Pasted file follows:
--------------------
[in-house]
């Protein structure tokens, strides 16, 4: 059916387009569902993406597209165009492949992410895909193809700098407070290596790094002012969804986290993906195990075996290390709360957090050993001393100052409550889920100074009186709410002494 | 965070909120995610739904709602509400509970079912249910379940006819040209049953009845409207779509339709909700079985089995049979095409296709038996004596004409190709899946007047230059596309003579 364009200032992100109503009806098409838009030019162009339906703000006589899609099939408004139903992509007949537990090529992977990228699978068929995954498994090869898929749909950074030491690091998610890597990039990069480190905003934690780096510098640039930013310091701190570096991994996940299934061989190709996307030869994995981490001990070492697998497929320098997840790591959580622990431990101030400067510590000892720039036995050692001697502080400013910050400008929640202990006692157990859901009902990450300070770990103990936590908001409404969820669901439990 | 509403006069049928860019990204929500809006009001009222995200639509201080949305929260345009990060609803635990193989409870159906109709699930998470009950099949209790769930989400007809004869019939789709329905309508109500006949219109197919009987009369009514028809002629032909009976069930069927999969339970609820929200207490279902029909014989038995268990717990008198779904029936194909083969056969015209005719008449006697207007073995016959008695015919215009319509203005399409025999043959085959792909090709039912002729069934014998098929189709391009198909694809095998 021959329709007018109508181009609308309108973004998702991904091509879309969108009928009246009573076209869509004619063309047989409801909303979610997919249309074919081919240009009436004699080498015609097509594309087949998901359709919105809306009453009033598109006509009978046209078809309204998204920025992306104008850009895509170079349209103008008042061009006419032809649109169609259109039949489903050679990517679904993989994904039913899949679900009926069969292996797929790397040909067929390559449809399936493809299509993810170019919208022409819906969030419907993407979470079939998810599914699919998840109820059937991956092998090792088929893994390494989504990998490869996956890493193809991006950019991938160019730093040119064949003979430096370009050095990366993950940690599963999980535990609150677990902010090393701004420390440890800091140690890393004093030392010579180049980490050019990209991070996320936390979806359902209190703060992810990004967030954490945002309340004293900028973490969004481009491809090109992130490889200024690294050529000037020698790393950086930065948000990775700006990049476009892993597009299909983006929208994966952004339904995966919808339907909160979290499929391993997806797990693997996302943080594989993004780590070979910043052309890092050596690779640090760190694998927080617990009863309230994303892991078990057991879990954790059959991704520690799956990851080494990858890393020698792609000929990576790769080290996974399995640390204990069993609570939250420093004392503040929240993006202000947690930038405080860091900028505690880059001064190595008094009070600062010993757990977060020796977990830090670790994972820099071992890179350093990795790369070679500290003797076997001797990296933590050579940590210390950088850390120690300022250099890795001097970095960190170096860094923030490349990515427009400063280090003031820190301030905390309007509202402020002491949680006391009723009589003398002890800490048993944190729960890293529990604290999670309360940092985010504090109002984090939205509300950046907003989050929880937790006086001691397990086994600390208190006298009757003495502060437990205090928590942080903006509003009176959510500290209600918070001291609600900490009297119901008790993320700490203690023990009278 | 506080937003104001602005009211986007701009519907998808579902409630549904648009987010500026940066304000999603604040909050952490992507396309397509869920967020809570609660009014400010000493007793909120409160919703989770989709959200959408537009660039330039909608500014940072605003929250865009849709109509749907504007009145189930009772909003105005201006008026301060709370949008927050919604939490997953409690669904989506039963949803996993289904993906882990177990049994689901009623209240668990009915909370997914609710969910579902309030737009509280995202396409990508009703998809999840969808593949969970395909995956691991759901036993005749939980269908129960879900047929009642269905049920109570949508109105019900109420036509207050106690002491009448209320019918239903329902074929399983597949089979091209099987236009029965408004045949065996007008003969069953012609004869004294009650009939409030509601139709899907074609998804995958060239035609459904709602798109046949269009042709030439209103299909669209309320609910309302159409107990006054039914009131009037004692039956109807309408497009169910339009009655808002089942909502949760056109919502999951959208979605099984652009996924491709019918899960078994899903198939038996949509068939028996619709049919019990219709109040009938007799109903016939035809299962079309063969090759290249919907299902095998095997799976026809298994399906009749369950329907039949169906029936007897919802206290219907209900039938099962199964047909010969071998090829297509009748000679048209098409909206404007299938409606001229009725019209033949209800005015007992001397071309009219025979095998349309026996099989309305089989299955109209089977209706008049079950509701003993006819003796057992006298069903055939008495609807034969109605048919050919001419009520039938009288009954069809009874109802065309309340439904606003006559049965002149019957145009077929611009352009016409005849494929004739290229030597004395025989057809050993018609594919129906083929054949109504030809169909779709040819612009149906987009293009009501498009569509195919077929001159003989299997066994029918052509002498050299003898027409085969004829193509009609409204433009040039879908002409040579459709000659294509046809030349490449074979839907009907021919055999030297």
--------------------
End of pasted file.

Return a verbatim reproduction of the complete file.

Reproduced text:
[in-house]
């Protein structure tokens, strides 16, 4: 059916387009569902993406597209165009492949992410895909193809700098407070290596790094002012969804986290993906195990075996290390709360957090050993001393100052409550889920100074009186709410002494 | 965070909120995610739904709602509400509970079912249910379940006819040209049953009845409207779509339709909700079985089995049979095409296709038996004596004409190709899946007047230059596309003579 364009200032992100109503009806098409838009030019162009339906703000006589899609099939408004139903992509007949537990090529992977990228699978068929995954498994090869898929749909950074030491690091998610890597990039990069480190905003934690780096510098640039930013310091701190570096991994996940299934061989190709996307030869994995981490001990070492697998497929320098997840790591959580622990431990101030400067510590000892720039036995050692001697502080400013910050400008929640202990006692157990859901009902990450300070770990103990936590908001409404969820669901439990 | 509403006069049928860019990204929500809006009001009222995200639509201080949305929260345009990060609803635990193989409870159906109709699930998470009950099949209790769930989400007809004869019939789709329905309508109500006949219109197919009987009369009514028809002629032909009976069930069927999969339970609820929200207490279902029909014989038995268990717990008198779904029936194909083969056969015209005719008449006697207007073995016959008695015919215009319509203005399409025999043959085959792909090709039912002729069934014998098929189709391009198909694809095998 021959329709007018109508181009609308309108973004998702991904091509879309969108009928009246009573076209869509004619063309047989409801909303979610997919249309074919081919240009009436004699080498015609097509594309087949998901359709919105809306009453009033598109006509009978046209078809309204998204920025992306104008850009895509170079349209103008008042061009006419032809649109169609259109039949489903050679990517679904993989994904039913899949679900009926069969292996797929790397040909067929390559449809399936493809299509993810170019919208022409819906969030419907993407979470079939998810599914699919998840109820059937991956092998090792088929893994390494989504990998490869996956890493193809991006950019991938160019730093040119064949003979430096370009050095990366993950940690599963999980535990609150677990902010090393701004420390440890800091140690890393004093030392010579180049980490050019990209991070996320936390979806359902209190703060992810990004967030954490945002309340004293900028973490969004481009491809090109992130490889200024690294050529000037020698790393950086930065948000990775700006990049476009892993597009299909983006929208994966952004339904995966919808339907909160979290499929391993997806797990693997996302943080594989993004780590070979910043052309890092050596690779640090760190694998927080617990009863309230994303892991078990057991879990954790059959991704520690799956990851080494990858890393020698792609000929990576790769080290996974399995640390204990069993609570939250420093004392503040929240993006202000947690930038405080860091900028505690880059001064190595008094009070600062010993757990977060020796977990830090670790994972820099071992890179350093990795790369070679500290003797076997001797990296933590050579940590210390950088850390120690300022250099890795001097970095960190170096860094923030490349990515427009400063280090003031820190301030905390309007509202402020002491949680006391009723009589003398002890800490048993944190729960890293529990604290999670309360940092985010504090109002984090939205509300950046907003989050929880937790006086001691397990086994600390208190006298009757003495502060437990205090928590942080903006509003009176959510500290209600918070001291609600900490009297119901008790993320700490203690023990009278 | 506080937003104001602005009211986007701009519907998808579902409630549904648009987010500026940066304000999603604040909050952490992507396309397509869920967020809570609660009014400010000493007793909120409160919703989770989709959200959408537009660039330039909608500014940072605003929250865009849709109509749907504007009145189930009772909003105005201006008026301060709370949008927050919604939490997953409690669904989506039963949803996993289904993906882990177990049994689901009623209240668990009915909370997914609710969910579902309030737009509280995202396409990508009703998809999840969808593949969970395909995956691991759901036993005749939980269908129960879900047929009642269905049920109570949508109105019900109420036509207050106690002491009448209320019918239903329902074929399983597949089979091209099987236009029965408004045949065996007008003969069953012609004869004294009650009939409030509601139709899907074609998804995958060239035609459904709602798109046949269009042709030439209103299909669209309320609910309302159409107990006054039914009131009037004692039956109807309408497009169910339009009655808002089942909502949760056109919502999951959208979605099984652009996924491709019918899960078994899903198939038996949509068939028996619709049919019990219709109040009938007799109903016939035809299962079309063969090759290249919907299902095998095997799976026809298994399906009749369950329907039949169906029936007897919802206290219907209900039938099962199964047909010969071998090829297509009748000679048209098409909206404007299938409606001229009725019209033949209800005015007992001397071309009219025979095998349309026996099989309305089989299955109209089977209706008049079950509701003993006819003796057992006298069903055939008495609807034969109605048919050919001419009520039938009288009954069809009874109802065309309340439904606003006559049965002149019957145009077929611009352009016409005849494929004739290229030597004395025989057809050993018609594919129906083929054949109504030809169909779709040819612009149906987009293009009501498009569509195919077929001159003989299997066994029918052509002498050299003898027409085969004829193509009609409204433009040039879908002409040579459709000659294509046809030349490449074979839907009907021919055999030297």